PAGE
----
I’m kind of a productivity tool junky. I like the idea that a new piece of software can transform how I work, rolling out new workflows and efficiencies. Of course, this rarely actually happens with a new tool. Usually I just fool around with it for a few days, realize I’m not going to get any adoption from the organizations and groups I’d like to use it with, and go back to what I was doing. My fickle heart goes on.
But hearing that someone is making a major tooling change always gets my attention. This piece by Scott Lowe outlines why ActualTech Media recently moved from Slack to Microsoft Teams. It’s a bold move on a couple of levels. For one, the logistics of moving all your communications, and remapping how you’re going to do that, is daunting. The other comes from a more cultural consideration. Slack has lucked its way into being seen as a workplace darling. It helps that it supplanted email for a lot of organizations, I know it did in my case. In that instance, even though Slack is glaringly imperfect, it provides for a much more natural communication line than threads upon threads upon threads of emails. Which is just to say that Slack can carry some cultural inertia as well.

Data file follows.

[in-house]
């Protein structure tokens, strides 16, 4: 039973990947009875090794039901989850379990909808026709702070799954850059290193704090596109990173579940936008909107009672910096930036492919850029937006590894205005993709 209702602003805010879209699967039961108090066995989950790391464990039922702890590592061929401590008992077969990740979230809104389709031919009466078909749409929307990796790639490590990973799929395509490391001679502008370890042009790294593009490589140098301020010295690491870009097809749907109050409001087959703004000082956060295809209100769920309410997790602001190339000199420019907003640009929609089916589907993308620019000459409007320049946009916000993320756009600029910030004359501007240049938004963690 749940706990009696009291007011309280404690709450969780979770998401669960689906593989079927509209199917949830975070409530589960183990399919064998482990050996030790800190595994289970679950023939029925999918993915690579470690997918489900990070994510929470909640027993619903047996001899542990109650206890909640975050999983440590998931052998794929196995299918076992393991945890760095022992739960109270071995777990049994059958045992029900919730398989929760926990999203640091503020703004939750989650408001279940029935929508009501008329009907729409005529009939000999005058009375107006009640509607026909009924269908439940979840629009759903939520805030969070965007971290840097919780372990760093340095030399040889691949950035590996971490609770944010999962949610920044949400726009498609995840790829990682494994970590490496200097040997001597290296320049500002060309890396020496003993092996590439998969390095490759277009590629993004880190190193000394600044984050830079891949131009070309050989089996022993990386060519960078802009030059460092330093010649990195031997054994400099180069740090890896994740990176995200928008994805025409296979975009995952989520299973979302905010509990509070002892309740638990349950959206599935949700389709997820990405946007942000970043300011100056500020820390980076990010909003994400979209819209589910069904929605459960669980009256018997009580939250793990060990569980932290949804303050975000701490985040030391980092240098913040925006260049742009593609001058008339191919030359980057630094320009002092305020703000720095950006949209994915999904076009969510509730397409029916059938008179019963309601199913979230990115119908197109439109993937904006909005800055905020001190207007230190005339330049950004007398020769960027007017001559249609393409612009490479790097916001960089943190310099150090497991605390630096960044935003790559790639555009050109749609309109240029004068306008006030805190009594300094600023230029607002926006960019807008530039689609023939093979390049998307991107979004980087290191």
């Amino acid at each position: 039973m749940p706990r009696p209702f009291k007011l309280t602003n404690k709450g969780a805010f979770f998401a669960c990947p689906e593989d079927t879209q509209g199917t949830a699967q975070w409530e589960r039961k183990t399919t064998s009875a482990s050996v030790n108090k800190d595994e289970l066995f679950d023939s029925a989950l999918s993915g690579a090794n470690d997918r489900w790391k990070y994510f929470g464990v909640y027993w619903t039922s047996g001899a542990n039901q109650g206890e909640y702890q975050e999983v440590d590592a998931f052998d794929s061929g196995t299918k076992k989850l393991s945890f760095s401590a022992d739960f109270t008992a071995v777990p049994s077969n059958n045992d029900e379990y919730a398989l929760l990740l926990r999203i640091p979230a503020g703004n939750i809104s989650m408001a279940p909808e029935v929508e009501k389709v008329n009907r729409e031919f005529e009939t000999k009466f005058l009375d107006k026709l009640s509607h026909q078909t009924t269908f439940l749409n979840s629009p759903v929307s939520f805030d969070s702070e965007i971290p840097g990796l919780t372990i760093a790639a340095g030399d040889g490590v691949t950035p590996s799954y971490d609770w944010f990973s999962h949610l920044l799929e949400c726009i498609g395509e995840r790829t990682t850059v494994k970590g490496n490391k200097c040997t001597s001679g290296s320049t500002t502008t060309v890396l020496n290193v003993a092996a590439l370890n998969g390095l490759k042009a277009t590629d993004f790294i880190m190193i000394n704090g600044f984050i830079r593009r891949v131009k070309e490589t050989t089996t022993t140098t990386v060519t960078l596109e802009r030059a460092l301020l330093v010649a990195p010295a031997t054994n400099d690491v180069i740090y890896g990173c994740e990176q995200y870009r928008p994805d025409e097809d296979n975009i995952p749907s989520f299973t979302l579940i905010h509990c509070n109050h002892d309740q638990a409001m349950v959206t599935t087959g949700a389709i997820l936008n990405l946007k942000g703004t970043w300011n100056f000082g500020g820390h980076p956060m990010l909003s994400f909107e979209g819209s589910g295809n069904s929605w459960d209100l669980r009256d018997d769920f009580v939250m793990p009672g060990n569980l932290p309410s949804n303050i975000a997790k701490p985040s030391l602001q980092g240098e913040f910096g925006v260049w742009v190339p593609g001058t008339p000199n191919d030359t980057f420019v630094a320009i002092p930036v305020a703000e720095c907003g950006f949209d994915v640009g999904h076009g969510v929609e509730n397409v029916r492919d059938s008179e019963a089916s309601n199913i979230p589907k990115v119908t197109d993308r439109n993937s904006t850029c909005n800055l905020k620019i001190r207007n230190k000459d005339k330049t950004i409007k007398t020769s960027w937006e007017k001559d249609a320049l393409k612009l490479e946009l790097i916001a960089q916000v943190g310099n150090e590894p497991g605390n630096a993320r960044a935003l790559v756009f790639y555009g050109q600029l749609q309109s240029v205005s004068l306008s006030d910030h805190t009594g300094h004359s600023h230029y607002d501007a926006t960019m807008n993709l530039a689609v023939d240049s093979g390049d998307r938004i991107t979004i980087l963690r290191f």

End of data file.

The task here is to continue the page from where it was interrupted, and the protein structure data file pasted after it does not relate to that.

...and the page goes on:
For Scott, Teams stands out because it’s deep integrations allow for better context in communications, as opposed to the siloed channels within Slack. Plus it has real threaded messages.
Of course, the transition isn’t without detriment. For me, losing the ability to switch between teams would be tough. But then again, maybe that provides for more focused attention within a team. Certainly that’s not Microsoft’s explicit goal, but it might be a nice side benefit.
It’s really great to get these kind of thoughtful pieces on process and productivity.
Scott D. Lowe comments:
We’ve ditched Slack and adopted Microsoft Teams in its place.
“WHAT?!?,” you may ask. You may wonder why we’d stop (well, almost… I’ll explain later) using a tool that is the darling of many a company in favor of a relative upstart product.